Man City fans answer Guardiola's rallying cry but players are kept quiet by Southampton
Manchester City's fans turned up at the Etihad on Saturday afternoon, but Pep Guardiola's players did not.
After issuing a controversial rallying call in midweek, the manager can have no complaints about the size of the crowd for the visit of Southampton.
Indeed, his ire will be directed towards solely towards his troops after a lacklustre performance when they barely troubled a winless visiting side he had warned beforehand would be difficult to beat.
City didn't just struggle to break down Southampton either; they were arguably fortunate to escape with a draw.
With difficult away trips to title rivals Chelsea and Liverpool up next in the Premier League, and a Champions League clash with Paris St-Germain at the Parc des Princes sandwiched in between, this was a result they could have done with avoiding.
Guardiola can at least be thankful that there appears to be no lasting damage from the outburst which followed Wednesday's 6-3 win over RB Leipzig in which he had asked for “more fans” at the ground this weekend.
That desperate plea dominated pre-match talk among the supporters, causing a split between those that believe his comments were misinterpreted and those that think he should keep quiet and stick to coaching.
The fans’ concourse was abuzz beforehand, with stories being exchanged as to why the Etihad had been just two-thirds full (38,000) for this season's Champions League opener.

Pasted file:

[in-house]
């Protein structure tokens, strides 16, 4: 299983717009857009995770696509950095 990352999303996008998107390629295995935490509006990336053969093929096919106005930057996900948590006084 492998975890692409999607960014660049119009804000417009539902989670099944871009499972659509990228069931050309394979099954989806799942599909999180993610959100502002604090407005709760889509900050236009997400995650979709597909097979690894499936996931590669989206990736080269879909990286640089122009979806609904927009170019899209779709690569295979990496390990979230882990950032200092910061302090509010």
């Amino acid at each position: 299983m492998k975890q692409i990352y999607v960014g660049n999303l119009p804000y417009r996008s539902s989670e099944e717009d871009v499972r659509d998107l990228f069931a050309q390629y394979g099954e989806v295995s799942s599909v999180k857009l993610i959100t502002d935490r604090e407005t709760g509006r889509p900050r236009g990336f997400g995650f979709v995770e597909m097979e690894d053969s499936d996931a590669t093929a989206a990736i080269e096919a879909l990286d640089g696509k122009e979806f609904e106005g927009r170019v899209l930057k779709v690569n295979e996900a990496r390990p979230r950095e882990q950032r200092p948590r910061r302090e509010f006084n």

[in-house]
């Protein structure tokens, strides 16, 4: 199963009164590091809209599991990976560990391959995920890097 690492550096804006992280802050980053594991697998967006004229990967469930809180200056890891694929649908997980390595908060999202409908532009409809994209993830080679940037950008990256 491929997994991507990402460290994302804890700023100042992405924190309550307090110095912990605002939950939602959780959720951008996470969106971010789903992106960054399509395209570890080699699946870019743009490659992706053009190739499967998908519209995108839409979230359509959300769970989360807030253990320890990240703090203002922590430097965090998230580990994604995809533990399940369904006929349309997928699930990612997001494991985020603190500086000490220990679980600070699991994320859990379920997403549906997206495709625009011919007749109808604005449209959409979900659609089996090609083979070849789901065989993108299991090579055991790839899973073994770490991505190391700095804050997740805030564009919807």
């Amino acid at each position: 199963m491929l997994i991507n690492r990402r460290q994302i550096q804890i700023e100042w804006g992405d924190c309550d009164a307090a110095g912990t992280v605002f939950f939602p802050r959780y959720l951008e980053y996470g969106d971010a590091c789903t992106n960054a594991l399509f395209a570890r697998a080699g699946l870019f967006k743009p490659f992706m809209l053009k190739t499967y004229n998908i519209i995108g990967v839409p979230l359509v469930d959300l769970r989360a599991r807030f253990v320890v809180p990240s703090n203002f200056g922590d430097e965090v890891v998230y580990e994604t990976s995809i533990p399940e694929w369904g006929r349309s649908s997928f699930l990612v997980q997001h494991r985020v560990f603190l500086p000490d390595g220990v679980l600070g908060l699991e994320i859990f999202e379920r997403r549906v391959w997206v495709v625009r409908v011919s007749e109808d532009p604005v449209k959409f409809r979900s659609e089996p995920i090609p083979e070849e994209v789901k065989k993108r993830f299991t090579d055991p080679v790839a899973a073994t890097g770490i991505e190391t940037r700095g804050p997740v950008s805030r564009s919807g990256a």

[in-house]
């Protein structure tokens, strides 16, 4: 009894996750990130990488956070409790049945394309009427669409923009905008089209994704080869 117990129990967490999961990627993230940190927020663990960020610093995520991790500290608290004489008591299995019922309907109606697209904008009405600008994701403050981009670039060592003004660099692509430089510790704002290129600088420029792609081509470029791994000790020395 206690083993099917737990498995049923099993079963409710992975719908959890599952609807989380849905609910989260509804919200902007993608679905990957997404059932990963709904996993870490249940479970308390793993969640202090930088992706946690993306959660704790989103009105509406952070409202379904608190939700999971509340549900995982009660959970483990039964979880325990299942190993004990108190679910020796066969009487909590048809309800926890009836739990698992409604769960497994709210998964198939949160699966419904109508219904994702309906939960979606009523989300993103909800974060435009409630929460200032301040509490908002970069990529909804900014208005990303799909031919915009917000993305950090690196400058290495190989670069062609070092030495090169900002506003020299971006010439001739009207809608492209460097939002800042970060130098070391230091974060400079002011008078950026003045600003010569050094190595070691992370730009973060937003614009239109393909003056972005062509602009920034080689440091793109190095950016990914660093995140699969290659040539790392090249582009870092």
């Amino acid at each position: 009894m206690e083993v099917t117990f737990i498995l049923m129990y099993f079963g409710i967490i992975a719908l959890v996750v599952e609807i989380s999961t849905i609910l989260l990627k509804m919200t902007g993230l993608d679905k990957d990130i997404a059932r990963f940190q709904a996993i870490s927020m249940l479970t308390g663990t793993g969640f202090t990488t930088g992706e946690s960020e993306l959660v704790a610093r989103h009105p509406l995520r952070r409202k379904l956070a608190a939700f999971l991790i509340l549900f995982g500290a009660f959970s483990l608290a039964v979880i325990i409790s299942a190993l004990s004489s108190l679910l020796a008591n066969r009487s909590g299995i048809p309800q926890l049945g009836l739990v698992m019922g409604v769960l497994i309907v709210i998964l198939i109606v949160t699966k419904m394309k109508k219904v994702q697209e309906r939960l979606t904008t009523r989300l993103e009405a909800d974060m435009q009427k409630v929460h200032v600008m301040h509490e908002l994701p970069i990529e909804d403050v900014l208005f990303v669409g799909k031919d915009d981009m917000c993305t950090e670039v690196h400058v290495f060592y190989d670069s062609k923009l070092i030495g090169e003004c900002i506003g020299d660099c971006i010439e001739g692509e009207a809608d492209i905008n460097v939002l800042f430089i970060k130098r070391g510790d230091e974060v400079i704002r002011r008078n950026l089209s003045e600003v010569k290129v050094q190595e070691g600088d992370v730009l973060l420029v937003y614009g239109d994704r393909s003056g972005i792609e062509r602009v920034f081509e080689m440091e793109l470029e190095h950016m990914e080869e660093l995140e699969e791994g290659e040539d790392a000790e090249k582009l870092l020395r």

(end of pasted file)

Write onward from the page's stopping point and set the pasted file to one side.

A problematic ticketing system, a disastrous public transport system, family and money commitments all given as mitigating factors.
Whatever the reason, it was clear that the club had been determined to not allow the schism to grow any wider.
In the fan park before the game, the band played “We’ve Got Guardiola’ and when he emerged an hour before kick-off for his pre-match television interview, a handful of fans were already in the stadium and gave him a warm applause.
The City boss waved back and smiled in appreciation.
By kick-off, the supporters wanted to move quickly away from the issue and get behind the team as Guardiola asked when he sought to clarify his comments in his pre-match press conference.
They began with chants of 'We’re Not Really Here' and 'Empty Seats At Home' – the self-deprecating retorts to critical opposing fans.
That was followed by a rousing rendition of 'We’ve Got Guardiola' to the tune of Sixties hit 'Glad All Over' from three sides of the stadium, which the City boss acknowledged.
Guardiola had asked them to help his side through what he expected to be a difficult clash – and everyone was in agreement about that by the full-time whistle.
The Saints looked fresher and sharper from the opening moments, pressing City into mistakes deep in their own half.
Fernandinho struggled to dictate the game from the centre of midfield, while Gabriel Jesus, Raheem Sterling and Jack Grealish could not find any space as Southampton shut them down quickly.
Chances were rare for both sides, with the visitors lacking composure when they created good opportunities, although they thought they had a golden chance to snatch a famous three points when Jon Moss awarded a penalty and sent off Kyle Walker for his challenge on Adam Armstrong.
The roar was one of the loudest of the day when it was controversially overturned after a check from the VAR.
Then, the fans tried to push their side forward for a late onslaught but a well-organised and savvy Southampton side kept City at an arm’s length.
Lifelong City fan Phil Foden came off the bench and thought he had made an 89th-minute winner, but Sterling was narrowly offside ahead of his final touch.
Fans and Guardiola were at least united at full time, but only in frustration.